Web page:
Running of the Tarps

Run boys
Run, boys

An Insider’s Slant on Bluegrass

By Rob Story
Photographs by Brett Schreckengost
Summer/Fall 2009

* * * * * * * * * *

Thursday, 12:11 a.m.

It’s hard to say when Bluegrass truly begins. But you could make a case for just past midnight, after Wednesday has morphed into Thursday. This is when festivalgoers by the score forsake the comfort of their own homes and sleep in Telluride’s dirt—specifically, the dirt along the river trail near the post office and the bridge over the San Miguel River, marking the Telluride Bluegrass Festival’s west entrance.

Sure, the river gurgles quite musically by the post office, but it’s not like anyone camps there the 361 days a year that aren’t eves of the four-day festival. It’s just that the nights before festival days, it’s important to hold down a place in line—to queue up for the great dash to place tarps in prime viewing locales of the Bluegrass stage. Pamplona has its Running of the Bulls; Telluride has a Running of the Tarps.

Wardy and I unfurl our Therm-A-Rests and sleeping bags, determined not to repeat the mistake of 2007. That’s when we laid down with our tarp on the west side of the river trail instead of the east. Big no-no. Because the guy who comes around about dawn, bequeathing queue numbers to campers in the dirt, doesn’t recognize sleepers on the west side of the trail. Only the east. And if you, like Wardy and me, sleep in the weeds and miss out on the honor of those little blue plastic-laminated queue numbers—well, you feel sorta like a homeless bum.

* * * * * * * * * *

Thursday, 8:08 a.m.

The beauty of the little blue plastic-laminated queue numbers is that they let us campers get out of the dirt for a little while in the early morning. The Running of the Tarps proceeds according to the numbers, not first-come, firstserved chaos. Once we attain our number (29, in this case), we can go home and brush our teeth with water from our sinks, not the San Miguel. We take home our Therm-A-Rests and sleeping bags and return the River Trail to its rightful owners: Telluride’s dogs.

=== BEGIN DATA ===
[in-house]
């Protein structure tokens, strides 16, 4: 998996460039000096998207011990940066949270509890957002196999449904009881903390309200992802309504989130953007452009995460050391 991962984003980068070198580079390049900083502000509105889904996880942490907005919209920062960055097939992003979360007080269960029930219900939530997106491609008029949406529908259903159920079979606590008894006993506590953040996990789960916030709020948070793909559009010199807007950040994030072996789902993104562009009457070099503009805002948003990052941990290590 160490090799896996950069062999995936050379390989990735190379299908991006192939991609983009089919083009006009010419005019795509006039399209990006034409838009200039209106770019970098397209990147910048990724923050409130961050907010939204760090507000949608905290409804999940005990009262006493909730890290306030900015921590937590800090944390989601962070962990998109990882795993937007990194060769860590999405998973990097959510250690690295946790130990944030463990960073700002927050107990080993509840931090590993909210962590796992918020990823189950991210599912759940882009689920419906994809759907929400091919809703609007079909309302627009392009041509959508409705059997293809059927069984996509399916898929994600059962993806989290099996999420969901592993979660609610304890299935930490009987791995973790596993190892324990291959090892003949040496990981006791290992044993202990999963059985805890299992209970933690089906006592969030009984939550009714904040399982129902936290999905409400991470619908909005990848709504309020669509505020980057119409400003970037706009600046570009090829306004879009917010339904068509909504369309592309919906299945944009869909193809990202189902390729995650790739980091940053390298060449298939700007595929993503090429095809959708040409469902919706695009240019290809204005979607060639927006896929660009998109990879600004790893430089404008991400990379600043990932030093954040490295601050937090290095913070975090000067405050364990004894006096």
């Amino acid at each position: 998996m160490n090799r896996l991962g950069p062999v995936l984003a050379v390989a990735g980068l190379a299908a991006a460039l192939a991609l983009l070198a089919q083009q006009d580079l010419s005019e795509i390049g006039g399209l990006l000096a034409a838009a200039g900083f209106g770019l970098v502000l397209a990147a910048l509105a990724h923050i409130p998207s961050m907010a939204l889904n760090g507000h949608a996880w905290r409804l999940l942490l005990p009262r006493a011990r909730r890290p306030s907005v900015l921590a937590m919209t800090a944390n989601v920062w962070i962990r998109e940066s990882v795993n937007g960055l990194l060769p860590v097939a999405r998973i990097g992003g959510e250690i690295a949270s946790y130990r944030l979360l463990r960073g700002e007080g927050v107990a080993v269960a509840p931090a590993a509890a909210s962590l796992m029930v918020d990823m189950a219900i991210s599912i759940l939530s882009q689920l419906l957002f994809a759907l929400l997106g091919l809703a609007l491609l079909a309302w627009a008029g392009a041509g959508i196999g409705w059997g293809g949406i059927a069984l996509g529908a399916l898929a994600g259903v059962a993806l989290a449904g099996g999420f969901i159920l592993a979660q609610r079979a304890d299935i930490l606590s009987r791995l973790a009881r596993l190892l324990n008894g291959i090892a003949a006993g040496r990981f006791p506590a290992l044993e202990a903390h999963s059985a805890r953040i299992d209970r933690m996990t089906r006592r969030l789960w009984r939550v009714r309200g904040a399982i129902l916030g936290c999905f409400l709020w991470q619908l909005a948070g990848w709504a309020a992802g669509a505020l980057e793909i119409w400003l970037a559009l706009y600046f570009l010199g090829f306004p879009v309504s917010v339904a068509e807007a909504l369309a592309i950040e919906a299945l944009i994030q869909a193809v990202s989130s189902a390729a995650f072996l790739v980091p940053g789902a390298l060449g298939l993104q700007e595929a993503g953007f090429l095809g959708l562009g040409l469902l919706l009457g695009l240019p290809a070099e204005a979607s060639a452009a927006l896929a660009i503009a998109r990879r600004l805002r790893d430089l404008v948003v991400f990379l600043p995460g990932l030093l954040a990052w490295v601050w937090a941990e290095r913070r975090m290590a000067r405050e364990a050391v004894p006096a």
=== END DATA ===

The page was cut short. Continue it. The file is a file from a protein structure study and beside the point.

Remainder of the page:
The line murmurs with anticipation and groans from hangovers. Still, the tarp runners look as fresh and perky as they will for the next several days. Wardy and I do some light stretching and attempt to, as my old football coach used to say, “open up the hips.” When it comes for #29 to take flight, though, speed doesn’t really matter that much. There’s still plenty of room near the front, and we get our prized, traditional spot at “looker’s left.”

* * * * * * * * * *

Friday, 11:30 a.m.

The art of Bluegrass Festival for some is the banjo picking. For us, the local spectators, it’s the bag packing. “Showpack” is the term we use for the messenger bag, or backpack, we lug to Bluegrass. The mini foldable chair and hula-hoop hang on the outside. Inside: sunscreen, cribbage board, crossword puzzle, clothes for when the temperature plummets 20 degrees between paolo nutini and leftover salmon (jeans, puffy, beanie), KOTO beer booth cup, plastic bottle of water, and plastic bottle that looks to contain water but is actually full of vodka.

Don’t forget the shades, either. A good pair of sunglasses will shield your eyes from harmful uv rays and yada, yada, yada. But they really come in handy for scoping attractive members of the opposite sex without getting busted for leering. Which brings up another Bluegrass essential: jargon, a.k.a. the ability to speak in code. My buddy—let’s call him A.A.—likes to watch the scenery and point out any girls he believes were “born in the month of Jug-uary.” (I never said A.A. was politically correct.)